David Thomas and Two Pale Boys: Surf's Up (2001)

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David Thomas and Two Pale Boys: Surf's Up (2001)

It's often said the Beach Boys' Surf's Up of '71 was the album that split the band with Brian Wilson's psyched-out personality at one pole and the conservative Mike Love at the other. And the title track – written and first recorded in '66 with surreal lyrics by Van Dyke Parks – was one of those polarising songs.

It is an odd but undeniably beautiful song full of wistful nostalgia, a deep sadness and layers of meaning about the old world changing and dying. It was also one of the last songs Wilson worked on before flipping out completely and the Smile debacle.

Only someone supremely self-confident and respectful would try to cover it . . . enter David Thomas (of Pere Ubu) and Two Pale Boys.

Thomas has long been a Brian Wilson admirer and in a recent interview with Elsewhere told an interesting story about Parks and Wilson, and why he chose to cover Surf's Up.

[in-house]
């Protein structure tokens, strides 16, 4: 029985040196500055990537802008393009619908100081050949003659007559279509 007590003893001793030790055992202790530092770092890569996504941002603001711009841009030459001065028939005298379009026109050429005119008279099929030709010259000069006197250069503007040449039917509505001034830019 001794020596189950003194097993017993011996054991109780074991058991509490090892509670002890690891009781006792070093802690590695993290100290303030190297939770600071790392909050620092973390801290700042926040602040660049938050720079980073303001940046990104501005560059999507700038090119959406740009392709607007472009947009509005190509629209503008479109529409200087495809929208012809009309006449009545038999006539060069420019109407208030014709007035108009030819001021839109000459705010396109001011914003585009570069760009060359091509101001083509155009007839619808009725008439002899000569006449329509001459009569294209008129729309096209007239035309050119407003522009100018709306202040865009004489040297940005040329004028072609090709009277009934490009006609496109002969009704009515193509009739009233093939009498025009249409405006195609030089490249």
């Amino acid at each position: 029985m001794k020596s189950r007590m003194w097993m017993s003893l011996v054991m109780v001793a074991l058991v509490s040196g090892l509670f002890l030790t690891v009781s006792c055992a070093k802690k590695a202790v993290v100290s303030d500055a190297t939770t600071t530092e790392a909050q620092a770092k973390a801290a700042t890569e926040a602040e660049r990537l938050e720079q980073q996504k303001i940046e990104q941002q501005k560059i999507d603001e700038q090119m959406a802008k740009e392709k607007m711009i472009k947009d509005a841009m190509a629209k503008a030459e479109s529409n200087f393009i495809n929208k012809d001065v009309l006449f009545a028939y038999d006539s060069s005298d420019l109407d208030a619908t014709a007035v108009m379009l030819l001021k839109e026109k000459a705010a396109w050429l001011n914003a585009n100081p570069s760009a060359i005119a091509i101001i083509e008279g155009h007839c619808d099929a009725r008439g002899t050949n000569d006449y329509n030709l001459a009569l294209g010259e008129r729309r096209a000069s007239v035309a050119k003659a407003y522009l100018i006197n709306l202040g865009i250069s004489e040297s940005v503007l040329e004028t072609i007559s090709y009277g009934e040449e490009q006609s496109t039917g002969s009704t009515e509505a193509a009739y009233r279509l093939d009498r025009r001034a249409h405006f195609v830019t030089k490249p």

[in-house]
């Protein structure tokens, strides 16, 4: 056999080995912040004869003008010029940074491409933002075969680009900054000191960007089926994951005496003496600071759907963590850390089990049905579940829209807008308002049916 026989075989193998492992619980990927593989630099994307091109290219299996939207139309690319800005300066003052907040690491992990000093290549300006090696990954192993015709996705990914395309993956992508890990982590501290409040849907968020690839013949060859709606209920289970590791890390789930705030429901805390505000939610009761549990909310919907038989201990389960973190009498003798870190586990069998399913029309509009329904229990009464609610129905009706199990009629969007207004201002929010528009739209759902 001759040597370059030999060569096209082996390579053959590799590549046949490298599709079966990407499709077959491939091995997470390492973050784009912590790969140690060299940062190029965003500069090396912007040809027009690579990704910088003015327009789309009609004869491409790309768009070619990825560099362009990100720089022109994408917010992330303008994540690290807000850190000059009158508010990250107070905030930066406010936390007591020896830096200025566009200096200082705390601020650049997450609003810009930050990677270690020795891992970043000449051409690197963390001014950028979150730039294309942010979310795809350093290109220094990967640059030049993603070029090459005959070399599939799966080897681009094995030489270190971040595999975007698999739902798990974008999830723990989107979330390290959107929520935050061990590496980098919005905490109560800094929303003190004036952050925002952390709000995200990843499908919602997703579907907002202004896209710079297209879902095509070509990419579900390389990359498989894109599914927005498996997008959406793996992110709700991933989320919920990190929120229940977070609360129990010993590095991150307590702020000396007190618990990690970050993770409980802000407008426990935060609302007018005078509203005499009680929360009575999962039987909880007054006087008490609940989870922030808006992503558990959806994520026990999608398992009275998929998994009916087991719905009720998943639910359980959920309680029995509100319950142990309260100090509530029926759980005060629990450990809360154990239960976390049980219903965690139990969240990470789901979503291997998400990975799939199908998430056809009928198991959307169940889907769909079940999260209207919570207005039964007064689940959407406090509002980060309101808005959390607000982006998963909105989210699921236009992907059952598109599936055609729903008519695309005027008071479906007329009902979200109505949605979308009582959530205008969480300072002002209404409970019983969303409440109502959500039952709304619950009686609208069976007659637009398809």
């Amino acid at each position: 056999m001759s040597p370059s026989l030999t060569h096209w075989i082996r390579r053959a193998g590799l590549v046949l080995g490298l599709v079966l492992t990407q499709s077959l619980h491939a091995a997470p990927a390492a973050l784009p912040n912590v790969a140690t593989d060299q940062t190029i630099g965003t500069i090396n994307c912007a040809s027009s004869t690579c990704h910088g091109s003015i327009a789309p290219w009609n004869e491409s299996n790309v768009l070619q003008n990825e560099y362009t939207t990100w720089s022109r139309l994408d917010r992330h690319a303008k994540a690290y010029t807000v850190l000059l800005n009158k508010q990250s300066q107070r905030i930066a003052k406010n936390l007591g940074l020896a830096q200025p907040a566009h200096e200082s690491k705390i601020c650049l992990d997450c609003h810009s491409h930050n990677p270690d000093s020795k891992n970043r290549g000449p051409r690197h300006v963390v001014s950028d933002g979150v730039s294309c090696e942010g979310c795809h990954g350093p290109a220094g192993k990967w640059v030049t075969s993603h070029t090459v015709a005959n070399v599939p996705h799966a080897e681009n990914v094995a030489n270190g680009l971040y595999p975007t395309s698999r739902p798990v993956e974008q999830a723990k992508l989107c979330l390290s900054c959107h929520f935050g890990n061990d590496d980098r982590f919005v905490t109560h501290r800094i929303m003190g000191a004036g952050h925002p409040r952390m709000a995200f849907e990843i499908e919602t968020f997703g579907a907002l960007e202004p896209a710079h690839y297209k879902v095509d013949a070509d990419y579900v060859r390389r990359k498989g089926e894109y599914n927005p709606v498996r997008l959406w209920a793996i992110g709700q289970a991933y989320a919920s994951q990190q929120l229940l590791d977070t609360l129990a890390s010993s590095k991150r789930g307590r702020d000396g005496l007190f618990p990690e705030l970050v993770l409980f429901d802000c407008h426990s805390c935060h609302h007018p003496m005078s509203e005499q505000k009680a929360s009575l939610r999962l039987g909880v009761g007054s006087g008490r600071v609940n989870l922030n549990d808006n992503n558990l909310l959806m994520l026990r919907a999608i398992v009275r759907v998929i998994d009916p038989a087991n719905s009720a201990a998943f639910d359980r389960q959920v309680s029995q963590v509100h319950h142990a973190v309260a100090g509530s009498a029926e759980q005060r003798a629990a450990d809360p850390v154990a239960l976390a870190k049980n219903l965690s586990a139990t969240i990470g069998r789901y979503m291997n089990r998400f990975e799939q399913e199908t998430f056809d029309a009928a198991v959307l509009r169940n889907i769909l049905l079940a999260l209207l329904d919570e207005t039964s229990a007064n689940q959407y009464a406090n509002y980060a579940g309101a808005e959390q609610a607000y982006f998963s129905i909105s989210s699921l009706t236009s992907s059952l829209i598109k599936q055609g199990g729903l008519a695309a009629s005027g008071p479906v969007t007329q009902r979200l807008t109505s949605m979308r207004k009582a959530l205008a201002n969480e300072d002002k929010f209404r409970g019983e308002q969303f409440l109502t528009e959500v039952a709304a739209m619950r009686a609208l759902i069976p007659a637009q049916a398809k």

“I love Van Dyke Parks and I love those lyrics. It's a different kettle of fish than Surfing USA.

“You know, I was supposed to ask Van Dyke Parks to produce the ['91 Pere Ubu album] World in Collision album and I went out to LA and sat in a hotel room for three days trying to get up the nerve to call him. I finally got up the nerve to call and it rang and he answered . . . and I hung up without saying anything! That is one of the regrets of my life.

“One of things that keeps me going through the long black nights of the soul is about five or six years ago Brian Wilson was bringing his thing to the Royal Festival Hall and Van Dyke was along with him. He took me backstage to meet Brian and he said to him, “Brian, I'd like you to meet the other American genius, David Thomas”.

“So all this shit I gotta deal with in order to do what we do, every so often I sit there and think, 'Van Dyke once said . .. blah blah blah'. “

The Two Pale Boys (Thomas with Keith Moline and Andy Diagram) offer a sensitive reading of the song and wisely avoid aiming for the Beach Boys-style harmonies of the original but throw attention on the melancholy at the heart of the piece.

They also bring their strangeness, but respectfully so.

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